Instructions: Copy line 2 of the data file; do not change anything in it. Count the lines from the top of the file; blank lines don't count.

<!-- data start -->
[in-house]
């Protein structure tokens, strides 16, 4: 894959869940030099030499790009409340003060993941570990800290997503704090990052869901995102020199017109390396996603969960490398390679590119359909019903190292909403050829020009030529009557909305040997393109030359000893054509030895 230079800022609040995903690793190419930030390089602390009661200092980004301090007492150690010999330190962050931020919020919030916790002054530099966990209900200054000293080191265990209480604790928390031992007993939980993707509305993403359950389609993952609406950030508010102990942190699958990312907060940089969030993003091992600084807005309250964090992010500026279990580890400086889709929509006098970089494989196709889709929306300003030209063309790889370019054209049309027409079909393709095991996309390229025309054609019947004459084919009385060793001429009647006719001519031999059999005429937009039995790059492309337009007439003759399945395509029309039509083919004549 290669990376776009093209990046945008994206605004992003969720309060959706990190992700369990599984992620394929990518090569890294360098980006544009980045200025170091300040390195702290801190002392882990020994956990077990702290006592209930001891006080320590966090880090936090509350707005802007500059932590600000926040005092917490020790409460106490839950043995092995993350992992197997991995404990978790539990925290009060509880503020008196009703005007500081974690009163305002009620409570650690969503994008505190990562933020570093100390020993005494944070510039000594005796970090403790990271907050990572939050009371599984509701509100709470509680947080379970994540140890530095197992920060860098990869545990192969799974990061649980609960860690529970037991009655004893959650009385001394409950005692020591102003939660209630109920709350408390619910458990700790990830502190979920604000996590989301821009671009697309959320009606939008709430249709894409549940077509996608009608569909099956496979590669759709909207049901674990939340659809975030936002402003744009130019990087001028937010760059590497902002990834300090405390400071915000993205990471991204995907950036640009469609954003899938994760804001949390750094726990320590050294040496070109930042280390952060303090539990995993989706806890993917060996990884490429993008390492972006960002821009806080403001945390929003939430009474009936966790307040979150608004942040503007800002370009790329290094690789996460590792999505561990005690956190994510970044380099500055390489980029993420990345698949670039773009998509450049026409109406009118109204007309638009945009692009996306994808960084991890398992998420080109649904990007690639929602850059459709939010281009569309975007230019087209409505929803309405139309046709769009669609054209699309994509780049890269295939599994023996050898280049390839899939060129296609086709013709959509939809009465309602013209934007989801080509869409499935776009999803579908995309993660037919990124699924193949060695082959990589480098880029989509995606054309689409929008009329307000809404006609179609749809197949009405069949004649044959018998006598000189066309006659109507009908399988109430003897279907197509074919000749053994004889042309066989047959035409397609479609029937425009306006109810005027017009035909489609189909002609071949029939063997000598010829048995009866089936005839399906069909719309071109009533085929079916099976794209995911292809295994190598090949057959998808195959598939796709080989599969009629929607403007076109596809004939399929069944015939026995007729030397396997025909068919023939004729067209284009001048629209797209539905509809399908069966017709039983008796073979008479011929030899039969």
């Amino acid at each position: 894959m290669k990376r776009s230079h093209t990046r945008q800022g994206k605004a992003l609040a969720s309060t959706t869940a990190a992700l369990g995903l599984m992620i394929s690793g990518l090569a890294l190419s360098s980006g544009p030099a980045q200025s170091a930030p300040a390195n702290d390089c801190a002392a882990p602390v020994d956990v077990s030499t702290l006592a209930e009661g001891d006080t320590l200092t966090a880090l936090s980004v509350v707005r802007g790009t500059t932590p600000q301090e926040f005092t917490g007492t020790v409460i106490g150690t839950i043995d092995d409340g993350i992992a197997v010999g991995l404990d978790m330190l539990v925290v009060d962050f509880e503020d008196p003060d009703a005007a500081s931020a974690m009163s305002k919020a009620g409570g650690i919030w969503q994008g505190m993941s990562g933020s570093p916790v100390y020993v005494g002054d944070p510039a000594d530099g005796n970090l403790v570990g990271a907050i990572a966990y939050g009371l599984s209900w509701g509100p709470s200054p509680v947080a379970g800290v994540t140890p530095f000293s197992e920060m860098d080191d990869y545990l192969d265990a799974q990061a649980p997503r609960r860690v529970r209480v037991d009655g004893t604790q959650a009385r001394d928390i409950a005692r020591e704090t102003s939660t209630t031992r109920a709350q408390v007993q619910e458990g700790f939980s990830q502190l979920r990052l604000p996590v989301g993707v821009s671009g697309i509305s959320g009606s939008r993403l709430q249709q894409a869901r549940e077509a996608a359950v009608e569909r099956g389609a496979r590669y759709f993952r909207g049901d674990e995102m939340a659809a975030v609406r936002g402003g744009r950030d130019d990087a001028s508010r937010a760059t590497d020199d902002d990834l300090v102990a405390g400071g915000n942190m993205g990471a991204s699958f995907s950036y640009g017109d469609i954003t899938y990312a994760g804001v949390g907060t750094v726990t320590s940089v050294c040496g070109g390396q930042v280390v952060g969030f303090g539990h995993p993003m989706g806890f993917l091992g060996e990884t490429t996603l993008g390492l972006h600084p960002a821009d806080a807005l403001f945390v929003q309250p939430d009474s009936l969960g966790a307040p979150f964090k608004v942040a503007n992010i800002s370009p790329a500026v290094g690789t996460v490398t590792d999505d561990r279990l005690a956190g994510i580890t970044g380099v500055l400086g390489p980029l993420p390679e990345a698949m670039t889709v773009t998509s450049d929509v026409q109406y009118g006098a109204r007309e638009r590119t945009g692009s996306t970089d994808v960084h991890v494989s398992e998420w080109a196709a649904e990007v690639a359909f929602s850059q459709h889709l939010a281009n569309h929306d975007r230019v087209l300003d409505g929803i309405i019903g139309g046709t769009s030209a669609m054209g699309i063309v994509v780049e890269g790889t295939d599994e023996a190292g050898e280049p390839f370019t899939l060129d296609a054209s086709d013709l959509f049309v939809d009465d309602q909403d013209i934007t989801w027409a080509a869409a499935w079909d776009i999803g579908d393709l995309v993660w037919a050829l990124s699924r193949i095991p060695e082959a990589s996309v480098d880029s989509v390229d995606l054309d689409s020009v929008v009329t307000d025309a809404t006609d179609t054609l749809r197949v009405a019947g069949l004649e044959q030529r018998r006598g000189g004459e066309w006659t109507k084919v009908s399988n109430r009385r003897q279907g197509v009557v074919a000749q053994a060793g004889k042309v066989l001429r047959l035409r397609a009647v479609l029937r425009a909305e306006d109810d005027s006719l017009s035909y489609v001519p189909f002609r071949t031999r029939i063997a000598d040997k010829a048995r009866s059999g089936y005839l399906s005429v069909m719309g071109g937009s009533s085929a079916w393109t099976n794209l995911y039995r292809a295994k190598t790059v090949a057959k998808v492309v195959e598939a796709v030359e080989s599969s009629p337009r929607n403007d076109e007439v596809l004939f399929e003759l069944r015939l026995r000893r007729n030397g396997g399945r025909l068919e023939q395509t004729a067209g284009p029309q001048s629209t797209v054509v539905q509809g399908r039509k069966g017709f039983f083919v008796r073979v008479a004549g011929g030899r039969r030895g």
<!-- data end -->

């Protein structure tokens, strides 16, 4: 894959869940030099030499790009409340003060993941570990800290997503704090990052869901995102020199017109390396996603969960490398390679590119359909019903190292909403050829020009030529009557909305040997393109030359000893054509030895 230079800022609040995903690793190419930030390089602390009661200092980004301090007492150690010999330190962050931020919020919030916790002054530099966990209900200054000293080191265990209480604790928390031992007993939980993707509305993403359950389609993952609406950030508010102990942190699958990312907060940089969030993003091992600084807005309250964090992010500026279990580890400086889709929509006098970089494989196709889709929306300003030209063309790889370019054209049309027409079909393709095991996309390229025309054609019947004459084919009385060793001429009647006719001519031999059999005429937009039995790059492309337009007439003759399945395509029309039509083919004549 290669990376776009093209990046945008994206605004992003969720309060959706990190992700369990599984992620394929990518090569890294360098980006544009980045200025170091300040390195702290801190002392882990020994956990077990702290006592209930001891006080320590966090880090936090509350707005802007500059932590600000926040005092917490020790409460106490839950043995092995993350992992197997991995404990978790539990925290009060509880503020008196009703005007500081974690009163305002009620409570650690969503994008505190990562933020570093100390020993005494944070510039000594005796970090403790990271907050990572939050009371599984509701509100709470509680947080379970994540140890530095197992920060860098990869545990192969799974990061649980609960860690529970037991009655004893959650009385001394409950005692020591102003939660209630109920709350408390619910458990700790990830502190979920604000996590989301821009671009697309959320009606939008709430249709894409549940077509996608009608569909099956496979590669759709909207049901674990939340659809975030936002402003744009130019990087001028937010760059590497902002990834300090405390400071915000993205990471991204995907950036640009469609954003899938994760804001949390750094726990320590050294040496070109930042280390952060303090539990995993989706806890993917060996990884490429993008390492972006960002821009806080403001945390929003939430009474009936966790307040979150608004942040503007800002370009790329290094690789996460590792999505561990005690956190994510970044380099500055390489980029993420990345698949670039773009998509450049026409109406009118109204007309638009945009692009996306994808960084991890398992998420080109649904990007690639929602850059459709939010281009569309975007230019087209409505929803309405139309046709769009669609054209699309994509780049890269295939599994023996050898280049390839899939060129296609086709013709959509939809009465309602013209934007989801080509869409499935776009999803579908995309993660037919990124699924193949060695082959990589480098880029989509995606054309689409929008009329307000809404006609179609749809197949009405069949004649044959018998006598000189066309006659109507009908399988109430003897279907197509074919000749053994004889042309066989047959035409397609479609029937425009306006109810005027017009035909489609189909002609071949029939063997000598010829048995009866089936005839399906069909719309071109009533085929079916099976794209995911292809295994190598090949057959998808195959598939796709080989599969009629929607403007076109596809004939399929069944015939026995007729030397396997025909068919023939004729067209284009001048629209797209539905509809399908069966017709039983008796073979008479011929030899039969």